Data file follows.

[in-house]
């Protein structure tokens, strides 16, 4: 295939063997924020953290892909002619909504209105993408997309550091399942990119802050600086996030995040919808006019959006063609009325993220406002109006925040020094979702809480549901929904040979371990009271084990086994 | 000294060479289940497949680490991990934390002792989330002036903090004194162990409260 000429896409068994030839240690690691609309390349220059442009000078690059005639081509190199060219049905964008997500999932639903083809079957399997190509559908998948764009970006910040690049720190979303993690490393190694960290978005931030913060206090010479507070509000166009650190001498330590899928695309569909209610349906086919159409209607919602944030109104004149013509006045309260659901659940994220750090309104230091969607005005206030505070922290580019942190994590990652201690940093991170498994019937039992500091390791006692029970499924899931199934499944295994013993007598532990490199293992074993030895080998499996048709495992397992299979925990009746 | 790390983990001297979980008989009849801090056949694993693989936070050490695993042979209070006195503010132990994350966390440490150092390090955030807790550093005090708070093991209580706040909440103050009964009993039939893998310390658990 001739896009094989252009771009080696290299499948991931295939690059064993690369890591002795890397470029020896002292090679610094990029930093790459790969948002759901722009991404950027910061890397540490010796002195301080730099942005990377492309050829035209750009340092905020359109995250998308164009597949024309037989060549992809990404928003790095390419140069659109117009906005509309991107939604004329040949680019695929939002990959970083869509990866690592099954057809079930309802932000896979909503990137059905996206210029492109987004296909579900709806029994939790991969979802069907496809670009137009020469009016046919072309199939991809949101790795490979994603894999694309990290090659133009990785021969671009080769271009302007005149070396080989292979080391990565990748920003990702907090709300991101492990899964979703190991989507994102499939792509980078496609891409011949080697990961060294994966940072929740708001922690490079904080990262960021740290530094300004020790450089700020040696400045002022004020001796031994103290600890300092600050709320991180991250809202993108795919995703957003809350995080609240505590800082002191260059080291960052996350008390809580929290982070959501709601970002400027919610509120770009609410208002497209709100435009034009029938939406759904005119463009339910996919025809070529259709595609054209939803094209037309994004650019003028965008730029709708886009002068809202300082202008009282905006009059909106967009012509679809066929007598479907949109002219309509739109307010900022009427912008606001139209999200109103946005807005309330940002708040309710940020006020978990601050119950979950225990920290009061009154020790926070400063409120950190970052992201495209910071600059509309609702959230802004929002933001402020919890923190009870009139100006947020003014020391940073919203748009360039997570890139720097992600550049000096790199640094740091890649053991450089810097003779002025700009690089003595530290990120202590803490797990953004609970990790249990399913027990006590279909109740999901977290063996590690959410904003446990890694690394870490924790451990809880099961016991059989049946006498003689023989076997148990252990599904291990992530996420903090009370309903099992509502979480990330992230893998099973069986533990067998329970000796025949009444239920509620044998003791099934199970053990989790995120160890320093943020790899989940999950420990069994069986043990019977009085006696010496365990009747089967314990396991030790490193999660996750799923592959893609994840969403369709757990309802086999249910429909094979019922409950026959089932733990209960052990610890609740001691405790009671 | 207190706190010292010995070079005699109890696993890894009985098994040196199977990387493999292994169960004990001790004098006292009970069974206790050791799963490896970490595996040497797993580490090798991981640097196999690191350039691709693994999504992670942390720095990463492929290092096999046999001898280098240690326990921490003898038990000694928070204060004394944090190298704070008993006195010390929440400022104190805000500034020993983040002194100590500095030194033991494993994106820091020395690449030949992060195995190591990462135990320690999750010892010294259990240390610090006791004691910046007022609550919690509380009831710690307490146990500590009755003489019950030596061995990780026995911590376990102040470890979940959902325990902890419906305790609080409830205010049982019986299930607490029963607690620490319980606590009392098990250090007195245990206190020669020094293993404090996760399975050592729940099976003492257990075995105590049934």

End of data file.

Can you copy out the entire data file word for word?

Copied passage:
[in-house]
């Protein structure tokens, strides 16, 4: 295939063997924020953290892909002619909504209105993408997309550091399942990119802050600086996030995040919808006019959006063609009325993220406002109006925040020094979702809480549901929904040979371990009271084990086994 | 000294060479289940497949680490991990934390002792989330002036903090004194162990409260 000429896409068994030839240690690691609309390349220059442009000078690059005639081509190199060219049905964008997500999932639903083809079957399997190509559908998948764009970006910040690049720190979303993690490393190694960290978005931030913060206090010479507070509000166009650190001498330590899928695309569909209610349906086919159409209607919602944030109104004149013509006045309260659901659940994220750090309104230091969607005005206030505070922290580019942190994590990652201690940093991170498994019937039992500091390791006692029970499924899931199934499944295994013993007598532990490199293992074993030895080998499996048709495992397992299979925990009746 | 790390983990001297979980008989009849801090056949694993693989936070050490695993042979209070006195503010132990994350966390440490150092390090955030807790550093005090708070093991209580706040909440103050009964009993039939893998310390658990 001739896009094989252009771009080696290299499948991931295939690059064993690369890591002795890397470029020896002292090679610094990029930093790459790969948002759901722009991404950027910061890397540490010796002195301080730099942005990377492309050829035209750009340092905020359109995250998308164009597949024309037989060549992809990404928003790095390419140069659109117009906005509309991107939604004329040949680019695929939002990959970083869509990866690592099954057809079930309802932000896979909503990137059905996206210029492109987004296909579900709806029994939790991969979802069907496809670009137009020469009016046919072309199939991809949101790795490979994603894999694309990290090659133009990785021969671009080769271009302007005149070396080989292979080391990565990748920003990702907090709300991101492990899964979703190991989507994102499939792509980078496609891409011949080697990961060294994966940072929740708001922690490079904080990262960021740290530094300004020790450089700020040696400045002022004020001796031994103290600890300092600050709320991180991250809202993108795919995703957003809350995080609240505590800082002191260059080291960052996350008390809580929290982070959501709601970002400027919610509120770009609410208002497209709100435009034009029938939406759904005119463009339910996919025809070529259709595609054209939803094209037309994004650019003028965008730029709708886009002068809202300082202008009282905006009059909106967009012509679809066929007598479907949109002219309509739109307010900022009427912008606001139209999200109103946005807005309330940002708040309710940020006020978990601050119950979950225990920290009061009154020790926070400063409120950190970052992201495209910071600059509309609702959230802004929002933001402020919890923190009870009139100006947020003014020391940073919203748009360039997570890139720097992600550049000096790199640094740091890649053991450089810097003779002025700009690089003595530290990120202590803490797990953004609970990790249990399913027990006590279909109740999901977290063996590690959410904003446990890694690394870490924790451990809880099961016991059989049946006498003689023989076997148990252990599904291990992530996420903090009370309903099992509502979480990330992230893998099973069986533990067998329970000796025949009444239920509620044998003791099934199970053990989790995120160890320093943020790899989940999950420990069994069986043990019977009085006696010496365990009747089967314990396991030790490193999660996750799923592959893609994840969403369709757990309802086999249910429909094979019922409950026959089932733990209960052990610890609740001691405790009671 | 207190706190010292010995070079005699109890696993890894009985098994040196199977990387493999292994169960004990001790004098006292009970069974206790050791799963490896970490595996040497797993580490090798991981640097196999690191350039691709693994999504992670942390720095990463492929290092096999046999001898280098240690326990921490003898038990000694928070204060004394944090190298704070008993006195010390929440400022104190805000500034020993983040002194100590500095030194033991494993994106820091020395690449030949992060195995190591990462135990320690999750010892010294259990240390610090006791004691910046007022609550919690509380009831710690307490146990500590009755003489019950030596061995990780026995911590376990102040470890979940959902325990902890419906305790609080409830205010049982019986299930607490029963607690620490319980606590009392098990250090007195245990206190020669020094293993404090996760399975050592729940099976003492257990075995105590049934």